Acting is learnt, not taught: Naseeruddin Shah

Updated on Mar 16, 2018 04:42 PM IST

National School of Drama alumnus Naseeruddin Shah, who was in the Capital for his play, Ismat Apa Ke Naam, talks about theatre and his life as an actor.

Actor Naseeruddin Shah from the scene of a play, Ismat Apa Ke Naam.
Actor Naseeruddin Shah from the scene of a play, Ismat Apa Ke Naam.
Hindustan Times | By, New Delhi

A three-time National Film awardee, actor par excellence, and veteran theatre artist, actor Naseeruddin Shah says it is Delhi that opened a whole new world for him. “From playwrights I had never heard of and performance forms I had never seen to sculpture and painting, I gained immense experience as an actor in National School of Drama (NSD). I discovered what discipline and good taste in the theatre means,” says Shah.

“Considering how muddled the actor training scene has always been, it is quite astonishing that NSD has produced so many brilliant actors. I suppose it proves once and for all that acting is learnt not taught,” says the NSD alumnus.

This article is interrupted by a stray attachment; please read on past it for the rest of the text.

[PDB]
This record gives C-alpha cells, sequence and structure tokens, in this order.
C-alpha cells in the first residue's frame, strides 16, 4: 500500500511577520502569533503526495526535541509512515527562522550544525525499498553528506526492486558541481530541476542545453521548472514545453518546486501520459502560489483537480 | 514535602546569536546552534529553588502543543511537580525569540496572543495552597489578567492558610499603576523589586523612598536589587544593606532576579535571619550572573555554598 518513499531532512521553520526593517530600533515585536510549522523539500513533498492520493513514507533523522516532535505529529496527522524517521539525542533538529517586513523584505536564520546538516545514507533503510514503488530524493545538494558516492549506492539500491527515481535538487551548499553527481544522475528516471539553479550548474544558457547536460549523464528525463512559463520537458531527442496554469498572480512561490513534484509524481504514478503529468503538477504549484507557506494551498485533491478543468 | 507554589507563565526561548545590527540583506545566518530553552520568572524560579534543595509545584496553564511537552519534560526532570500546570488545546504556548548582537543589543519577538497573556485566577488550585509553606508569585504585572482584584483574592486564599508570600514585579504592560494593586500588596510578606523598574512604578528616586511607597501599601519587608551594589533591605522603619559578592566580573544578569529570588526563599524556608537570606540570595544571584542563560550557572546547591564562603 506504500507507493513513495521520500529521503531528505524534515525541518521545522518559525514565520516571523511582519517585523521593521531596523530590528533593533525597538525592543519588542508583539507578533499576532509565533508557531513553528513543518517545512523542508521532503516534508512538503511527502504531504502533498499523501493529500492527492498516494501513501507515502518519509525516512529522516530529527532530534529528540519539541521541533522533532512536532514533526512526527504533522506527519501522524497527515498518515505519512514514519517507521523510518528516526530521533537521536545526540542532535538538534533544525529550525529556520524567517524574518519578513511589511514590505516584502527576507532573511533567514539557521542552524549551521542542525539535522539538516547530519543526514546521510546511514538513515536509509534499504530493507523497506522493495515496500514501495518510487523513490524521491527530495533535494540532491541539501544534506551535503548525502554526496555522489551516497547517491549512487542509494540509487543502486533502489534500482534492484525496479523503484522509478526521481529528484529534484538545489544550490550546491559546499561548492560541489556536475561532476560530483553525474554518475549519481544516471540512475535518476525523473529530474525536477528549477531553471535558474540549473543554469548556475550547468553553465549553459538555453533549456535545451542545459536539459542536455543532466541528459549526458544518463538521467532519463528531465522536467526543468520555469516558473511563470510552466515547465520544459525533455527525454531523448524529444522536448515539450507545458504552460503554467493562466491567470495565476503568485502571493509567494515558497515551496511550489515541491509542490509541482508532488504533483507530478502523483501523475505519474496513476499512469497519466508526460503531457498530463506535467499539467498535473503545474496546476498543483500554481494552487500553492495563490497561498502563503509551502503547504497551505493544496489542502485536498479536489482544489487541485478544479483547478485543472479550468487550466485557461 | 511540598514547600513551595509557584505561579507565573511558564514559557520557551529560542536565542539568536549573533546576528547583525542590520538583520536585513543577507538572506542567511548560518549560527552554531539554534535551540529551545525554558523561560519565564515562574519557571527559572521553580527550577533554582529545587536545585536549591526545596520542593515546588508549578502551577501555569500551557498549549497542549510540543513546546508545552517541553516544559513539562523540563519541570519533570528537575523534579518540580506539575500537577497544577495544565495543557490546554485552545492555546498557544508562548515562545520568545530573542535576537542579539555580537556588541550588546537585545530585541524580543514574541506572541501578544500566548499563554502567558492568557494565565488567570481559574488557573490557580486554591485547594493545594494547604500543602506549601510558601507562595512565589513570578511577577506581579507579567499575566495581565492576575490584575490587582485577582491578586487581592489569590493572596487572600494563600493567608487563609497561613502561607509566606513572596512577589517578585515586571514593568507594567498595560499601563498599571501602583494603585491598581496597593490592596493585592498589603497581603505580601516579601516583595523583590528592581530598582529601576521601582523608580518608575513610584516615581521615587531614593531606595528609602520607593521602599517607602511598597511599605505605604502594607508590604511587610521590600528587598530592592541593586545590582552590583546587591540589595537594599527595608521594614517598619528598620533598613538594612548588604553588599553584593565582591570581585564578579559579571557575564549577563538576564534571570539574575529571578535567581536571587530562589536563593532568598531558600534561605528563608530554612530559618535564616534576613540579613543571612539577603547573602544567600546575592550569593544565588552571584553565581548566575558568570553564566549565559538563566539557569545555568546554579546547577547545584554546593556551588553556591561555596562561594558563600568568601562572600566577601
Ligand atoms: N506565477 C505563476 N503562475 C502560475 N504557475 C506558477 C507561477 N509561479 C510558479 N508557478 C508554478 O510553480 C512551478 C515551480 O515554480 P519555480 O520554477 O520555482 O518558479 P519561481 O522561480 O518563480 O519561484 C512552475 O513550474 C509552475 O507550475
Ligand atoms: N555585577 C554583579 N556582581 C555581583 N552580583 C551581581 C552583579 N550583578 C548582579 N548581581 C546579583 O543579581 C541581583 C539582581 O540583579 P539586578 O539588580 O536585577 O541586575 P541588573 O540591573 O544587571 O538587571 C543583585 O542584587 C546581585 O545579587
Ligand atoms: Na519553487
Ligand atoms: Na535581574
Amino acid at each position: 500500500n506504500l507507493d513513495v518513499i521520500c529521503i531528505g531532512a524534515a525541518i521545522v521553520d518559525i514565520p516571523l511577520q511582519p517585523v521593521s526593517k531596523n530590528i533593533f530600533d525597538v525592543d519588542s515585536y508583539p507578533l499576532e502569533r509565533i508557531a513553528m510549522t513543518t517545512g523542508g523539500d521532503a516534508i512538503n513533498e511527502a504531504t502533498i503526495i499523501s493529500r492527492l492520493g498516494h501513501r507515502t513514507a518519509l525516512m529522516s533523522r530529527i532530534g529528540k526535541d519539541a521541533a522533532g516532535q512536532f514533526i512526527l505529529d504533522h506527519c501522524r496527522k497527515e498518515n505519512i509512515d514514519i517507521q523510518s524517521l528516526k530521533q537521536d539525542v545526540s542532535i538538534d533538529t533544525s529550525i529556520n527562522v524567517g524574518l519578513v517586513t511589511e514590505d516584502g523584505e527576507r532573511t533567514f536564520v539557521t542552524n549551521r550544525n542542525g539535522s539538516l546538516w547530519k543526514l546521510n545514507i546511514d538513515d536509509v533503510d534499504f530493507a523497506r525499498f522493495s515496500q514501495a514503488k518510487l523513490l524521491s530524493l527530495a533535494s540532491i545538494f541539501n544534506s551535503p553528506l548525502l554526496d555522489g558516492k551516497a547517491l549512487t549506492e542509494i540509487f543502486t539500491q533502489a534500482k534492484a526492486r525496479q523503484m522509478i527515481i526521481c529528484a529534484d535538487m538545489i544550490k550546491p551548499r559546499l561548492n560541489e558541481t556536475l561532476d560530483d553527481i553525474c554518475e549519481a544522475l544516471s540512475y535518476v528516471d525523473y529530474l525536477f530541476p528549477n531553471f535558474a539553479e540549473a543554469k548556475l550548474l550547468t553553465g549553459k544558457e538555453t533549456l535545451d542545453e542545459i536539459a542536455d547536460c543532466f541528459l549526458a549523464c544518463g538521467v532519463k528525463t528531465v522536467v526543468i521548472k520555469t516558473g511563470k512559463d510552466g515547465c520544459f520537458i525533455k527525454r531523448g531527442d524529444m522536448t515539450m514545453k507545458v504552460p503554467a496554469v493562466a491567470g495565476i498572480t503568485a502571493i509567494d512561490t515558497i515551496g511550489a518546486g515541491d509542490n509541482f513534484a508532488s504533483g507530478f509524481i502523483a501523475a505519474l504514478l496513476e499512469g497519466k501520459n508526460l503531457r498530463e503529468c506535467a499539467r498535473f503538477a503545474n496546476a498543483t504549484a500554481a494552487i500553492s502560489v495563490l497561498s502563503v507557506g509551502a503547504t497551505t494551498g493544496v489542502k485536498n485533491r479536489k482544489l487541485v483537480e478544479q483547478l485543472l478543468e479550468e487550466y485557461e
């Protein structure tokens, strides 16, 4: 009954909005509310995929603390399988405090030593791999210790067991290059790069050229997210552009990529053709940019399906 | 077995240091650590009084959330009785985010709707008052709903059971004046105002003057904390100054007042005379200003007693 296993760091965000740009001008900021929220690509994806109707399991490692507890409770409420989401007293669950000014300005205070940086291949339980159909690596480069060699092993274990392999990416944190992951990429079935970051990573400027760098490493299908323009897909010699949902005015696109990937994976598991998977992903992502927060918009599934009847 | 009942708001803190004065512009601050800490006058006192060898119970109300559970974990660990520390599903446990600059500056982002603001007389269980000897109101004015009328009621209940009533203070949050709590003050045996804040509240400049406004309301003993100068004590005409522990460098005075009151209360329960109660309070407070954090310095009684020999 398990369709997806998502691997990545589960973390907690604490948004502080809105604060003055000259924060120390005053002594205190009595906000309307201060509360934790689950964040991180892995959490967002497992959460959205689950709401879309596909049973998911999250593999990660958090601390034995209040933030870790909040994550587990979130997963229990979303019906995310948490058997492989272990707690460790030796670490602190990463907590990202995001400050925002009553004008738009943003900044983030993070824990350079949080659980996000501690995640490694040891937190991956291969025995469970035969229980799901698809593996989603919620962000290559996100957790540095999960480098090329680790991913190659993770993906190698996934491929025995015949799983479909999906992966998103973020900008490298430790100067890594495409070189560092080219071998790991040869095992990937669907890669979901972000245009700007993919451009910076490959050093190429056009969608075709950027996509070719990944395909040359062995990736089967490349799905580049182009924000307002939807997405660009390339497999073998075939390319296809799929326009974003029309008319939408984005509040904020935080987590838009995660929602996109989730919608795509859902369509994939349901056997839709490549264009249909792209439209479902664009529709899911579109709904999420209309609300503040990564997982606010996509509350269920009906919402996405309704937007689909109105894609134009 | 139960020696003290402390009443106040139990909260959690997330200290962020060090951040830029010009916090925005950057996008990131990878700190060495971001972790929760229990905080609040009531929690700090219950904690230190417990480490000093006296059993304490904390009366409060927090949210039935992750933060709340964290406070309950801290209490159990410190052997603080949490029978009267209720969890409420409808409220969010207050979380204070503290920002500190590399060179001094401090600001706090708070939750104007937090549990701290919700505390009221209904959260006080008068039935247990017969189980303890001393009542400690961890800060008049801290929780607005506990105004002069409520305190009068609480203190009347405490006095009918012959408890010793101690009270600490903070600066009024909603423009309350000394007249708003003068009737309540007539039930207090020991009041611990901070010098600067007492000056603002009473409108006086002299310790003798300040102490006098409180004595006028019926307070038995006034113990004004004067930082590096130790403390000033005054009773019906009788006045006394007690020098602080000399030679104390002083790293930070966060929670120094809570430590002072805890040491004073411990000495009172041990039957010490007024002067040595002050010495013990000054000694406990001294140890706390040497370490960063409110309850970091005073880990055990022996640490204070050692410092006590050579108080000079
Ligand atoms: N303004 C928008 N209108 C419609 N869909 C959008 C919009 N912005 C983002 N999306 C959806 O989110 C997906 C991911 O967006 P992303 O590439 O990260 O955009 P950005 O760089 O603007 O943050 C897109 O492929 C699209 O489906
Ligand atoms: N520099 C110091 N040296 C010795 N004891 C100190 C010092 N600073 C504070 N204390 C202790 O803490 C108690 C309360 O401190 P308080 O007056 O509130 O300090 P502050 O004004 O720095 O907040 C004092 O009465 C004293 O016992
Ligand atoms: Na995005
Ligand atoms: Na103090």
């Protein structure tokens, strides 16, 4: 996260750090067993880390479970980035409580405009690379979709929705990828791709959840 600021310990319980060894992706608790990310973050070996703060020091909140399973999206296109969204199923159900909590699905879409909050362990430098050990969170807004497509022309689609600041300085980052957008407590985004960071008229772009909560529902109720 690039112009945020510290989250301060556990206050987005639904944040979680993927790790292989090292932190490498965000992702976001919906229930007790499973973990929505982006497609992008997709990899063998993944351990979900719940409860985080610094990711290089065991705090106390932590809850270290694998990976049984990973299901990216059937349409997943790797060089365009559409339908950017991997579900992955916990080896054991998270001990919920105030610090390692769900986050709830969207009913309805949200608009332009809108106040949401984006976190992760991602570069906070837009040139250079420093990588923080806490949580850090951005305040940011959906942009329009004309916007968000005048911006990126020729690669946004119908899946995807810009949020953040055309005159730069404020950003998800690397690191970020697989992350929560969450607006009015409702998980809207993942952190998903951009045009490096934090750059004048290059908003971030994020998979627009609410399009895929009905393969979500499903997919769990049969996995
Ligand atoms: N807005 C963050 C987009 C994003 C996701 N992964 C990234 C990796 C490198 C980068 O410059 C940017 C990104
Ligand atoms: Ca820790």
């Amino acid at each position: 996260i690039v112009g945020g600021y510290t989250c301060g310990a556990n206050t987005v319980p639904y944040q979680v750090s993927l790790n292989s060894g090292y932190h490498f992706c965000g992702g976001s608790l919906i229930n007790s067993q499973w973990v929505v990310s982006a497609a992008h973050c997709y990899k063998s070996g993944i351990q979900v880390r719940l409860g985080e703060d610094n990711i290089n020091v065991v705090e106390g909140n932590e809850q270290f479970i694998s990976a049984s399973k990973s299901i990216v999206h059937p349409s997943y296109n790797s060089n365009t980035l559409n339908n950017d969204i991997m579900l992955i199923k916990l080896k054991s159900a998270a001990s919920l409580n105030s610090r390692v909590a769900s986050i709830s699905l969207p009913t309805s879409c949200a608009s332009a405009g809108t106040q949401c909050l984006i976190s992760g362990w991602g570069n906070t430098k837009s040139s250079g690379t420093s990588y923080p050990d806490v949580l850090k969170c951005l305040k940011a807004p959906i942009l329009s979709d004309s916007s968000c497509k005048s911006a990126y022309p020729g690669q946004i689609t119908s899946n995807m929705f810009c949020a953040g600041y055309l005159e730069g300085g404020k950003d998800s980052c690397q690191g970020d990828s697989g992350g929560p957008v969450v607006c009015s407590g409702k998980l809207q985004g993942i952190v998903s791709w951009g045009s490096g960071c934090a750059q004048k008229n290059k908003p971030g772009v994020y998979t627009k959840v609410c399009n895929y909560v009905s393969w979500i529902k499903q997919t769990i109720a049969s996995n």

The love for acting that he nurtured at the premiere acting institute in Delhi has stayed strong. For Shah, both movies and theatre are important as he “loves both equally and have always managed to make the time”.

Though the veteran actor has spent considerable amount of time in Delhi during his education, he rarely visited Delhi University (DU). “I did not have anything to do with DU. I saw maybe one play by the Shakespeare society there,” says Shah.

The 68-year-old actor believes that the excessive use of mobile phones might impact theatre. “I don’t see a future for Broadway-style theatre in India. We already have Hindi cinema, but small intimate theatre will survive as long as people feel the need to talk to each other. When we finally become total slaves of mobile phones, then maybe theatre will die,” says Shah.

The actor has worked in over 100 movies, including acclaimed ones such as Mandi (1983) and Paar (1984), to name a few. However, after the recent controversy about the movie Padmaavat, he says, “One will have to be extra careful before choosing a controversial script these days. It seems that just about anyone is waiting for an opportunity to take offence. Taking offence and protesting is probably also a good way to launch a political career.”

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    Ruchika Garg writes on Art and Culture, for the daily Entertainment & Lifestyle supplement, HT City

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